The bacon beetle

The bacon beetle

The bacon beetle

Season for bacon beetles

Season for bacon beetles

Latin: Dermestes lardarius. Also called the larder beetle.

Brownish black and easily recognisable on a bright fret with six dark spots across the front of the elytrons. The larvae are 15 mm long and the adult beetles measure 7-9 mm in length. The larvae are brown with a light underside and are clearly articulated with long bristles jutting out from all joints. At the rear, visible joint there are two dark crochets.

The bacon beetle was once a feared pest in any household. It lived in smoked hams, sausages, which was hanging from ceilings, and damaged dried fish. Today, with most meat stored in the refrigerator or freezer, the bacon beetle has no economic role in private homes. When bacon beetles are found in homes, they often come from leftovers that have been forgotten because of illness or travel, from dead mice under the floor, dead birds in the attic, in an exhaust ventilation duct, or perhaps from pigeons’ nests. Bacon beetles can also multiply rapidly in dry food for dogs and cats. Companies working with dried fish, hides or feed containing meat and bone meal, can get bacon beetle problems. The adult beetles are active and fly, and you can find them far from the place they developed. Females can lay several hundred eggs, preferably placed in cracks and crevices in food. The eggs hatch after 9 days at 17 ° C. At higher temperatures, e.g. 27 ° C, it only takes 3-4 days. The larvae are shady and quite mobile. They often leave their droppings as coherent elongated strands or “pearl chains”, which can be found in the contaminated food.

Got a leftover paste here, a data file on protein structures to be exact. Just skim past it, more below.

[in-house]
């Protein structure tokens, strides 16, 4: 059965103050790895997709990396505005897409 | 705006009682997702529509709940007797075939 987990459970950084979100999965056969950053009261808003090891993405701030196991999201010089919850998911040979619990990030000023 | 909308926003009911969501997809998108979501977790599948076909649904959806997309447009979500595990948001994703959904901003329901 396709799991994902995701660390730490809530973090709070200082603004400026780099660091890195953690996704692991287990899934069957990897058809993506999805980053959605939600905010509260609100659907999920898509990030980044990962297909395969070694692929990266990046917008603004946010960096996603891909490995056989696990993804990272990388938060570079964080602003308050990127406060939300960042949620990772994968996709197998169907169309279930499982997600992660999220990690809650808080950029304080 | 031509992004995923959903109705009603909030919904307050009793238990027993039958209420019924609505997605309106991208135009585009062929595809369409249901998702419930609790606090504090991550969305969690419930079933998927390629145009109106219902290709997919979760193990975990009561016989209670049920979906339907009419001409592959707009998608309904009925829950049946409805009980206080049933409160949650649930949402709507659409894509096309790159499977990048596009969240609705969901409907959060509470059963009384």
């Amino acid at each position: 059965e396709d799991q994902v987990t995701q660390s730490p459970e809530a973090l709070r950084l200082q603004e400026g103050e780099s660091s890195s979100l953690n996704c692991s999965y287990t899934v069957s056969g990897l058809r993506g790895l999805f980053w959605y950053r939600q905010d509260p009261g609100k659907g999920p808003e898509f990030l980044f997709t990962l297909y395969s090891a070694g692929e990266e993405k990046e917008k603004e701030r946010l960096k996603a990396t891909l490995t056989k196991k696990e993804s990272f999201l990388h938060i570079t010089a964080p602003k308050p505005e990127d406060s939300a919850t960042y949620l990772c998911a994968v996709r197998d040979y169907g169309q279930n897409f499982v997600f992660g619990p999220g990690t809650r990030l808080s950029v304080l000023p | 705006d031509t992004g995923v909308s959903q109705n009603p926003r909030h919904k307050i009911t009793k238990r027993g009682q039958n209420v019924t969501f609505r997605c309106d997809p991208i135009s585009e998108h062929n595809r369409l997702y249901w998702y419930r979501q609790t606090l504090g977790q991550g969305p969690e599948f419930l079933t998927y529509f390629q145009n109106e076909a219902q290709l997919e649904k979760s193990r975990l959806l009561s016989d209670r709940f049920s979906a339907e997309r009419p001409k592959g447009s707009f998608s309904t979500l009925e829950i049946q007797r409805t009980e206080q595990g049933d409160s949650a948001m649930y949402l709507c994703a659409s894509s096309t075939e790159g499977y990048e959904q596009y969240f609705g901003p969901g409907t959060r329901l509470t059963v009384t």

Larva and fully grown bacon beetle

Larva and fully grown bacon beetle

Under favourable conditions, the larvae mature in a month. At 18 -25 ° C they are typically 2 – 3 months to mature. The large larvae will usually leave whatever they lived in, and seek out a place where they can pupate. If they do not find a suitable natural cavity, they may instead chip away at wood, cardboard boxes and the like. That way they can make secondary damage in storages and during transport. It also explains why bacon beetles are often found in packaging and products where they would not normally live. The goods have simply been standing near the infested food, for example in a shipload.

In unheated locations bacon beetles overwinter as adult beetles, and are not seen until the next spring, when they become active again. Indoors, where there is heat in the winter, they are active year-round. Bacon beetle larvae destroy the goods in which they live. Bacon beetle larvae are unhealthy to eat. Therefore, dog or cat food with many bacon beetles must be discarded.